Our study suggests that female patients with CF are at greater risk of pulmonary exacerbation than their male counterparts. Although no other published studies have looked at sex as a predictor of pulmonary exacerbation, many studies in CF patients have identified female sex as a significant risk factor for mortality.9,13–15 The fact that female patients with CF may be more predisposed to exacerbations may help explain why they also have shorter median life expectancies, since exacerbations are known to be associated with premature mortality.
The impact of patient age on the risk of death or pulmonary exacerbation has been a matter of debate in the CF literature. Kerem et al14 studied 673 Canadian children and found an increased risk of death in younger patients after controlling for other patient factors. A clinical trial of rhDNase for CF found that patients aged 17–23 years had a higher incidence of pulmonary exacerbations regardless of treatment group assignment.16 The data from our study similarly suggest that younger age is associated with an increased risk of pulmonary exacerbation after controlling for other factors. Patients who are more severely affected by CF may have earlier more frequent pulmonary exacerbations and earlier death, resulting in a survivor effect in which patients with phenotypically milder forms of CF may live longer and be at less risk for severe exacerbations.
Impaired lung function has been repeatedly shown to be the best predictor of death in patients with CF.9,13,14 Our data suggest that CF patients with lower baseline FEV1 (% predicted) are also more likely to experience severe pulmonary exacerbations. This is not unexpected since patients with lower baseline lung function would be less likely to tolerate acute viral or bacterial infections that can precipitate pulmonary exacerbations.
Our prospective study also showed that a history of recent pulmonary exacerbation was associated with future pulmonary exacerbation. This finding, although perhaps intuitive, has not been documented in the literature. A logistic regression model by Liou et al9 showed that a higher annual number of pulmonary exacerbations predicted worse survival. However, a similar study by Ellaffi et al17 showed that pulmonary exacerbation did not affect disease progression in patients who survived to 1 year after severe pulmonary exacerbation. The results of our study clearly suggest that a previous history of exacerbations was highly predictive of future exacerbations. Clinical investigators need to be aware of this finding when they design clinical trials with exacerbation as an end point.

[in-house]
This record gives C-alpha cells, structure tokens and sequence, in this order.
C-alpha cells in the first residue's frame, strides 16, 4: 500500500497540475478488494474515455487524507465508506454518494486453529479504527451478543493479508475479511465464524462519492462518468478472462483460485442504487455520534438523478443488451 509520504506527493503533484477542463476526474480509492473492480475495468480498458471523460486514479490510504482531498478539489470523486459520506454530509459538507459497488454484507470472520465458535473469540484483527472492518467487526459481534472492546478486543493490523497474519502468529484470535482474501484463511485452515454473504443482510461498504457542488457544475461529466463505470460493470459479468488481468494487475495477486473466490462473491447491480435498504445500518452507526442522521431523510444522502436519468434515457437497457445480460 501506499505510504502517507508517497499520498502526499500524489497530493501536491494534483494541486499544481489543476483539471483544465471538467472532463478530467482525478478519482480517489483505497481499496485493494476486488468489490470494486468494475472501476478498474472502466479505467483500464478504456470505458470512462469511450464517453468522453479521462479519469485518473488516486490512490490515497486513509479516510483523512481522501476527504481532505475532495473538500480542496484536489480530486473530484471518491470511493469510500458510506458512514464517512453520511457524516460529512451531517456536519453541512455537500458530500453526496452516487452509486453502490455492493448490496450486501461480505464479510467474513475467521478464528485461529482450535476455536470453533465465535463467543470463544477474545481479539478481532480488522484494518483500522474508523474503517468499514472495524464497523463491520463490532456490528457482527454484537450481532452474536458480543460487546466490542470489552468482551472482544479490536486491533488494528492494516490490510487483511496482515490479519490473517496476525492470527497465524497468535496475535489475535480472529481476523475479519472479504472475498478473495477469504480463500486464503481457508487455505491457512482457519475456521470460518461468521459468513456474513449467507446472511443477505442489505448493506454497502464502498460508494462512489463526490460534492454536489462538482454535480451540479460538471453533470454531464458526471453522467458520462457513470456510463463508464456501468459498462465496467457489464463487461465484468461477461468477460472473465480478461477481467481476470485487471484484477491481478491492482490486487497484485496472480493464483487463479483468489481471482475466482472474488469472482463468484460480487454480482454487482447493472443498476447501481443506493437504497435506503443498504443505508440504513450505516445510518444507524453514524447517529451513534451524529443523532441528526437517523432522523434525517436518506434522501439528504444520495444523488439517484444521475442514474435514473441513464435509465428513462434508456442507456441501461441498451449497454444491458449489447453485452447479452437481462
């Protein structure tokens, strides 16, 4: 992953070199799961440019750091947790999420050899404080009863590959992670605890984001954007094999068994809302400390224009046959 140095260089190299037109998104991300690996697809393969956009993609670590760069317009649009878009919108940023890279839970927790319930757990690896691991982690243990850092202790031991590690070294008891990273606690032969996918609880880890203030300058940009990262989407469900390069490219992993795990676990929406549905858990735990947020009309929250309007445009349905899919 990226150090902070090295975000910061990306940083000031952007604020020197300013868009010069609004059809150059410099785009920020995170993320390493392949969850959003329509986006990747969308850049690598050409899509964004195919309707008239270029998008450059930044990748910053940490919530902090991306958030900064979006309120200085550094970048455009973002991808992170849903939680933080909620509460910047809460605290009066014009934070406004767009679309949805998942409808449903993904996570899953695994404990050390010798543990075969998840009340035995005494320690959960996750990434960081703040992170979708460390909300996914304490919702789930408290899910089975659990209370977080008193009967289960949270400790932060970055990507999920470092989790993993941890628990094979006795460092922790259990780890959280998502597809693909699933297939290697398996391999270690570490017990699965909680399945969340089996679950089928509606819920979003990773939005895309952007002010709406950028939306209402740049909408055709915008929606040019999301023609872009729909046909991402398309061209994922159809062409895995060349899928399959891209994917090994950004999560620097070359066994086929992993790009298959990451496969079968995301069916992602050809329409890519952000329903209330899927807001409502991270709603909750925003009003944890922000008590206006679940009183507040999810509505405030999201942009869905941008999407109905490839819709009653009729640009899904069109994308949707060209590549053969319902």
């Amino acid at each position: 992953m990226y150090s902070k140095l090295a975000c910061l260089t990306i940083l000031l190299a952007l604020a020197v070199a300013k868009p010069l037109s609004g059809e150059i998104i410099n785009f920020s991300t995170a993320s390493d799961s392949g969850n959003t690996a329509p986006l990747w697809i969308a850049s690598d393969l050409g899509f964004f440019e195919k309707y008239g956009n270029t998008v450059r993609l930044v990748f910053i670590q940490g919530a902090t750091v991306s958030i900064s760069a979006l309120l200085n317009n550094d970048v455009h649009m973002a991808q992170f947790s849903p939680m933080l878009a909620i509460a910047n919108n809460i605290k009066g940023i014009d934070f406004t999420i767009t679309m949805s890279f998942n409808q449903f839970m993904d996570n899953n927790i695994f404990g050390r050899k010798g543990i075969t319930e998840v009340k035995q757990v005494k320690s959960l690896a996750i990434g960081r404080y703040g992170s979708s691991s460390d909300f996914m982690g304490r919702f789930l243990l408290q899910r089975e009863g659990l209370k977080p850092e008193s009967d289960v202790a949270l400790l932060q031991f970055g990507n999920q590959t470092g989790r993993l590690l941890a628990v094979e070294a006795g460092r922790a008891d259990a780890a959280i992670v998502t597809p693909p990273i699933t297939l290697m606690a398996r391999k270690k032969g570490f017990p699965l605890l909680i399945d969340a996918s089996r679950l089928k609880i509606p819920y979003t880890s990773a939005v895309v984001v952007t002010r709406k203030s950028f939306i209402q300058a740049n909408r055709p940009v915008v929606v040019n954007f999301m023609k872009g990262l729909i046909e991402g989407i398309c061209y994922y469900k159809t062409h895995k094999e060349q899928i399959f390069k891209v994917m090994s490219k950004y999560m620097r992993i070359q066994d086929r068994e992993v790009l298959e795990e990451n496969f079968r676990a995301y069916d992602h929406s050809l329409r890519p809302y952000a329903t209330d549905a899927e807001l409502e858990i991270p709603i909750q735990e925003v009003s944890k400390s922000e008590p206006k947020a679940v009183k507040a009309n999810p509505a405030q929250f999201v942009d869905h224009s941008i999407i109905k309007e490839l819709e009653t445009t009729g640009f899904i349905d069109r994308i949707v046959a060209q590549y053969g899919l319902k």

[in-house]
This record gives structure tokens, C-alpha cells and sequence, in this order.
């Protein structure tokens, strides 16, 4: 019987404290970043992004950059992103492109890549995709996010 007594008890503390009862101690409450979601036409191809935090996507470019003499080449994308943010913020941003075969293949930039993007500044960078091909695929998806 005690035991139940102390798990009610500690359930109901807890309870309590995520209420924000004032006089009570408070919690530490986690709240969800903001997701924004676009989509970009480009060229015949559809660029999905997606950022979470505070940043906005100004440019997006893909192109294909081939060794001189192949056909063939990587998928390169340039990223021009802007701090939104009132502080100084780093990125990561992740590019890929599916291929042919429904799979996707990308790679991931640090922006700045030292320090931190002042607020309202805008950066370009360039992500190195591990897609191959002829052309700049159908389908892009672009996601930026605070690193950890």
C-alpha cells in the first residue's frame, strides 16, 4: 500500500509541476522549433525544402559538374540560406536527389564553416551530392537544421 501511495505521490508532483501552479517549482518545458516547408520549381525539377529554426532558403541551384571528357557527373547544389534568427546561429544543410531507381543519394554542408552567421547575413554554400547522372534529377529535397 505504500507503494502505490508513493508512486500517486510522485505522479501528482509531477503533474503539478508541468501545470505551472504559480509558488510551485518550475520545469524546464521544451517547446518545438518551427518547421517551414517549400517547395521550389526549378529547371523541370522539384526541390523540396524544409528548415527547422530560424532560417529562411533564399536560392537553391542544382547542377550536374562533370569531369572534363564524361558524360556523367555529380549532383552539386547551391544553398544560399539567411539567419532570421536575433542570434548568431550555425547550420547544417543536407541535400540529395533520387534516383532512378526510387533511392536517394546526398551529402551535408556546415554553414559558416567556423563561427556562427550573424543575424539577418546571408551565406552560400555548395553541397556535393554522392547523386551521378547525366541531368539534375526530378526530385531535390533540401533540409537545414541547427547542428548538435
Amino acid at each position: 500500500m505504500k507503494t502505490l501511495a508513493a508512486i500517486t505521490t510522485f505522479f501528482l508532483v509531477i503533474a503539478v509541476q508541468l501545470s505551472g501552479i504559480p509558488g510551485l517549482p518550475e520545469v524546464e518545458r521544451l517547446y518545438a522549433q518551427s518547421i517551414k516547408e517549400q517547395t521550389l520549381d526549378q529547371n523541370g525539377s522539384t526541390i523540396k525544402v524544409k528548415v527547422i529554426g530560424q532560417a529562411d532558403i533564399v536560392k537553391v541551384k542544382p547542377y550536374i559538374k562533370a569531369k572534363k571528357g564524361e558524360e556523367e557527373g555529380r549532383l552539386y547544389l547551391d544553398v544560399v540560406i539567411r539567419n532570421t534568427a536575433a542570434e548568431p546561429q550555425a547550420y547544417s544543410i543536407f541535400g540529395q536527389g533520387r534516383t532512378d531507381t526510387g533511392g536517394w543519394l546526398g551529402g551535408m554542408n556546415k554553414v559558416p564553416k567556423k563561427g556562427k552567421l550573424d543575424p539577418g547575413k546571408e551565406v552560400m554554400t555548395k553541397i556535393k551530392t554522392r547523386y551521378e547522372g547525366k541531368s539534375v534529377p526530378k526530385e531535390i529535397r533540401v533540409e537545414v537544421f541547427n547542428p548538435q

Previous clinical trials have shown that CF patients treated with inhaled tobramycin18 and DNase16 were less likely to require intravenous antibiotics for pulmonary exacerbation. In our study, patients taking inhaled tobramycin or DNase had a slightly higher risk of pulmonary exacerbation in the univariate analysis, but this effect was not significant when other patient factors were controlled for in multivariate models. The apparent association from the univariate analysis may reflect confounding by indication—that is, the use of these inhaled medications may be a marker for patients with more severe baseline disease who are on near maximal treatment and who may be more likely to experience pulmonary exacerbations independent of medication use. Some degree of confounding by indication is likely because the use of DNase and tobramycin was not associated with an increased odds ratio of exacerbation in multivariate models which controlled for other risk factors associated with disease severity, such as lung function and sex.
In contrast, the evidence for use of inhaled corticosteroids in the management of CF is unclear.19 Although inflammation plays a major role in the pathophysiology of CF lung disease, studies have not been done to suggest that inhaled steroids exert any clinically relevant anti-inflammatory effects in patients with CF. In fact, a recent study suggests that withdrawal of inhaled corticosteroids in patients with CF does no harm, raising further questions about the role of this medication.20 In our 1 year logistic model, inhaled corticosteroid use was associated with a higher risk of pulmonary exacerbation, even when additional factors such as age, sex, and lung function were controlled for. While interesting, this association will require further study to determine if there is a potential causal relationship. Again, it is still possible that this association may simply reflect confounding by indication.